Together, their Sons & Daughters Restaurant Group is one of a growing number of mini empires, representing a broad spectrum of establishments in the Bay Area. Of course, restaurant groups are nothing new to San Francisco or elsewhere. Around the bay, there’s Charles Phan’s Slanted Door Group, with nine entities at last count, including his latest, the English-themed The Coachman. And Mina Group, which continues to expand with this summer’s opening of Pabu and The Ramen Bar, as well as Traci Des Jardins, who’s adding a grocer-Cal bistro combo to her successful lineup of sports pub (Public House), Cal-French dining room (Jardinière), and Mexican food eatery (Mijita). Younger examples include Thomas McNaughton’s Ne Timeas Restaurant Group, which operates Flour + Water, Salumeria, Central Kitchen, the event space The Upstairs (run in collaboration with the Bon Vivants above their Trick Dog bar), and the reimagining of Cafe Du Nord. See, too, Benu’s Corey Lee reaching out with a late-night bistro called Monsieur Benjamin to open later this year; Daniel Patterson, now with four establishments, with more to come; and James Shyabout in Oakland, who is putting the final touches on his next venture, The Dock, a brewery with an international menu in the Port of Oakland.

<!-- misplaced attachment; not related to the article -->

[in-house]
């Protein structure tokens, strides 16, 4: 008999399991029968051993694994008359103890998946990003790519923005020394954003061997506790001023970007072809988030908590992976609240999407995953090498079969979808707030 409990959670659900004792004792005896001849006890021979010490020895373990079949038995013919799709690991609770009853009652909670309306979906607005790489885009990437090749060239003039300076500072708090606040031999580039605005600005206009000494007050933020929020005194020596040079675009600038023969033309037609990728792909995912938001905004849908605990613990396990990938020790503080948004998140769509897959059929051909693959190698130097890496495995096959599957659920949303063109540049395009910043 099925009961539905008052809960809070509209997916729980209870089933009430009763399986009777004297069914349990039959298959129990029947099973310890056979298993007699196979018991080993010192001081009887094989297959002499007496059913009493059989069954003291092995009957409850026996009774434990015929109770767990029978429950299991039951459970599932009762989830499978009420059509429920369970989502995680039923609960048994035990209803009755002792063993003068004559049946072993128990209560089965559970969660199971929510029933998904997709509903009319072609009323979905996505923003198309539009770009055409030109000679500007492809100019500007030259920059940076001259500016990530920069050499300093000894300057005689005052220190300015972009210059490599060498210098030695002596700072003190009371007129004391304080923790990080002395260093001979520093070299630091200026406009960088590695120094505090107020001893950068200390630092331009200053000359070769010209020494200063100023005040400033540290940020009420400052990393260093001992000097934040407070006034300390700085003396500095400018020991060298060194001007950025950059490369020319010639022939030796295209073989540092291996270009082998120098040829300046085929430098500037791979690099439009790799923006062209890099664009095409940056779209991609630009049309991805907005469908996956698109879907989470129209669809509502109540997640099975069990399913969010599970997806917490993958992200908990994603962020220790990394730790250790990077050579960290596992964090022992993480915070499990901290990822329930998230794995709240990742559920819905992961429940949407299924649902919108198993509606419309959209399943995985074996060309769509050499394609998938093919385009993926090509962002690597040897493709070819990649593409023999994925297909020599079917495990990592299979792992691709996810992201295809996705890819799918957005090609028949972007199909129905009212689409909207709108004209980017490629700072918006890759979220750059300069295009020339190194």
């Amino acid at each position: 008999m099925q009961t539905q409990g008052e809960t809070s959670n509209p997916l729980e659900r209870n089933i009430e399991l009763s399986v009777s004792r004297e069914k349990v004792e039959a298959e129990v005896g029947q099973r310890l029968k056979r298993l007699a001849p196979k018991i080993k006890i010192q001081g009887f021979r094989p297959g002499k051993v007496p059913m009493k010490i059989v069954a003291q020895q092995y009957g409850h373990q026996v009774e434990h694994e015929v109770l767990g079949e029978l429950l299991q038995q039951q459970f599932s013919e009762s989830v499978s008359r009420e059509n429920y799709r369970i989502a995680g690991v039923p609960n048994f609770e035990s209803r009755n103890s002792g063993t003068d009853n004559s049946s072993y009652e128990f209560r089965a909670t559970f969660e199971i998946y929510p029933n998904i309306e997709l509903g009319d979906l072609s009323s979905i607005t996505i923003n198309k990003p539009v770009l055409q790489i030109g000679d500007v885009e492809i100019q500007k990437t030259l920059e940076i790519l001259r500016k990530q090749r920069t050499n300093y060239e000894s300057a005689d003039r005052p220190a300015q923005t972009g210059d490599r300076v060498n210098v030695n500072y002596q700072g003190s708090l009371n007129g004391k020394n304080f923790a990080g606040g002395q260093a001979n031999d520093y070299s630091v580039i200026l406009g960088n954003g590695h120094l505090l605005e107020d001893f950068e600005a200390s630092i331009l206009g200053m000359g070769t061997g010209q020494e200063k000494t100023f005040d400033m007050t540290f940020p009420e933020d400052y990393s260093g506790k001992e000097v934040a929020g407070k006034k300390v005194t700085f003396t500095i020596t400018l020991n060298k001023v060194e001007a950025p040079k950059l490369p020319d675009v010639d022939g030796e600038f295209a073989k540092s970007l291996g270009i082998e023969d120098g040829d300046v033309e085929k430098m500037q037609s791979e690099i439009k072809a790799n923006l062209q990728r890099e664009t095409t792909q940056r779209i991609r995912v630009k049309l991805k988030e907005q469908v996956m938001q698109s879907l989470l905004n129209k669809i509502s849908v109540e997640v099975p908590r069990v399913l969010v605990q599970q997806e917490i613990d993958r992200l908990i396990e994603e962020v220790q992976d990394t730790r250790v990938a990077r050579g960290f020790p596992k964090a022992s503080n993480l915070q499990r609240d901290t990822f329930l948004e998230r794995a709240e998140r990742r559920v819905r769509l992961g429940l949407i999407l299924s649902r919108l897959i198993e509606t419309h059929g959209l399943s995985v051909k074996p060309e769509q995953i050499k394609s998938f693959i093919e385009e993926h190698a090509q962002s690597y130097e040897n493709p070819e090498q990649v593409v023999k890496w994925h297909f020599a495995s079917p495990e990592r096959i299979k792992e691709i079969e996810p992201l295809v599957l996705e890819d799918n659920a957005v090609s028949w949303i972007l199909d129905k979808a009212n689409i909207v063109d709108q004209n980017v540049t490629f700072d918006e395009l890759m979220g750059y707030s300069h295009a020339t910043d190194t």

What all of these restaurateurs have in common is a high-end flagship to anchor an expanding portfolio, some going as far as using the group to leverage new outposts. A number of chefs continue to cook in the kitchen, as Shyabout does at Commis, while others have chosen to step back and concentrate their efforts on the group as a business, and, in the case of McNamara and Moriarty, simultaneously take on an additional venture like an 83 acre farm to supply the restaurants. Either way, the challenges of growth stack up quickly: construction, rising payroll, staffing, diffuse job descriptions, and more.